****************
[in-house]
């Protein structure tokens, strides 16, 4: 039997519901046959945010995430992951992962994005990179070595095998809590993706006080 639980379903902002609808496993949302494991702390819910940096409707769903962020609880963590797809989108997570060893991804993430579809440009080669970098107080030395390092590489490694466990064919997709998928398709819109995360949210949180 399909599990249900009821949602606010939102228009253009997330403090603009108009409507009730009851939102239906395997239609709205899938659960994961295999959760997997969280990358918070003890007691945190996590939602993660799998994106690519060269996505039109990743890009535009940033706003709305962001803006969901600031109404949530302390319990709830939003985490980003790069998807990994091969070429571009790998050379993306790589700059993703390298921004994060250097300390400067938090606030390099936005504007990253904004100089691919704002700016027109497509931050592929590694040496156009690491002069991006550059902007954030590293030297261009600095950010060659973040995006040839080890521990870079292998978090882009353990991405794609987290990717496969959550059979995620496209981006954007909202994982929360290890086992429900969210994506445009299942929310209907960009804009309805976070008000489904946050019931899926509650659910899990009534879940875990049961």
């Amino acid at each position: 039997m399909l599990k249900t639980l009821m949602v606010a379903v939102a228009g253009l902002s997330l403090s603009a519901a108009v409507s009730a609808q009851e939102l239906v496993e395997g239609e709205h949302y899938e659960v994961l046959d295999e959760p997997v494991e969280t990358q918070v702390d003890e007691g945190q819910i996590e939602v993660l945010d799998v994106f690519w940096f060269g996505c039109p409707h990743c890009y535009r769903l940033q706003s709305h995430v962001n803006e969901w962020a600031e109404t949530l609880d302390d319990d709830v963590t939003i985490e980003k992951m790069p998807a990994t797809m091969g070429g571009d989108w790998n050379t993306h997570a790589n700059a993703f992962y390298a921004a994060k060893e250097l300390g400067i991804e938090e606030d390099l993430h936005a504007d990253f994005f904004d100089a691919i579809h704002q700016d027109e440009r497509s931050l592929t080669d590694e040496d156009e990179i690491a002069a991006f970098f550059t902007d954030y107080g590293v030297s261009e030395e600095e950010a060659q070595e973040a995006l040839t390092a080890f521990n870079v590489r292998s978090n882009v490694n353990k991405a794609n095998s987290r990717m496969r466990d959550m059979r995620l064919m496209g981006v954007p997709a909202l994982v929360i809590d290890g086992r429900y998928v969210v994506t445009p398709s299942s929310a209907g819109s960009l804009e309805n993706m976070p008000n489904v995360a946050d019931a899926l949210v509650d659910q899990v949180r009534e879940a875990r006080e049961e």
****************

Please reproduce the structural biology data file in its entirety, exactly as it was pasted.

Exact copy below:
[in-house]
């Protein structure tokens, strides 16, 4: 039997519901046959945010995430992951992962994005990179070595095998809590993706006080 639980379903902002609808496993949302494991702390819910940096409707769903962020609880963590797809989108997570060893991804993430579809440009080669970098107080030395390092590489490694466990064919997709998928398709819109995360949210949180 399909599990249900009821949602606010939102228009253009997330403090603009108009409507009730009851939102239906395997239609709205899938659960994961295999959760997997969280990358918070003890007691945190996590939602993660799998994106690519060269996505039109990743890009535009940033706003709305962001803006969901600031109404949530302390319990709830939003985490980003790069998807990994091969070429571009790998050379993306790589700059993703390298921004994060250097300390400067938090606030390099936005504007990253904004100089691919704002700016027109497509931050592929590694040496156009690491002069991006550059902007954030590293030297261009600095950010060659973040995006040839080890521990870079292998978090882009353990991405794609987290990717496969959550059979995620496209981006954007909202994982929360290890086992429900969210994506445009299942929310209907960009804009309805976070008000489904946050019931899926509650659910899990009534879940875990049961």
């Amino acid at each position: 039997m399909l599990k249900t639980l009821m949602v606010a379903v939102a228009g253009l902002s997330l403090s603009a519901a108009v409507s009730a609808q009851e939102l239906v496993e395997g239609e709205h949302y899938e659960v994961l046959d295999e959760p997997v494991e969280t990358q918070v702390d003890e007691g945190q819910i996590e939602v993660l945010d799998v994106f690519w940096f060269g996505c039109p409707h990743c890009y535009r769903l940033q706003s709305h995430v962001n803006e969901w962020a600031e109404t949530l609880d302390d319990d709830v963590t939003i985490e980003k992951m790069p998807a990994t797809m091969g070429g571009d989108w790998n050379t993306h997570a790589n700059a993703f992962y390298a921004a994060k060893e250097l300390g400067i991804e938090e606030d390099l993430h936005a504007d990253f994005f904004d100089a691919i579809h704002q700016d027109e440009r497509s931050l592929t080669d590694e040496d156009e990179i690491a002069a991006f970098f550059t902007d954030y107080g590293v030297s261009e030395e600095e950010a060659q070595e973040a995006l040839t390092a080890f521990n870079v590489r292998s978090n882009v490694n353990k991405a794609n095998s987290r990717m496969r466990d959550m059979r995620l064919m496209g981006v954007p997709a909202l994982v929360i809590d290890g086992r429900y998928v969210v994506t445009p398709s299942s929310a209907g819109s960009l804009e309805n993706m976070p008000n489904v995360a946050d019931a899926l949210v509650d659910q899990v949180r009534e879940a875990r006080e049961e």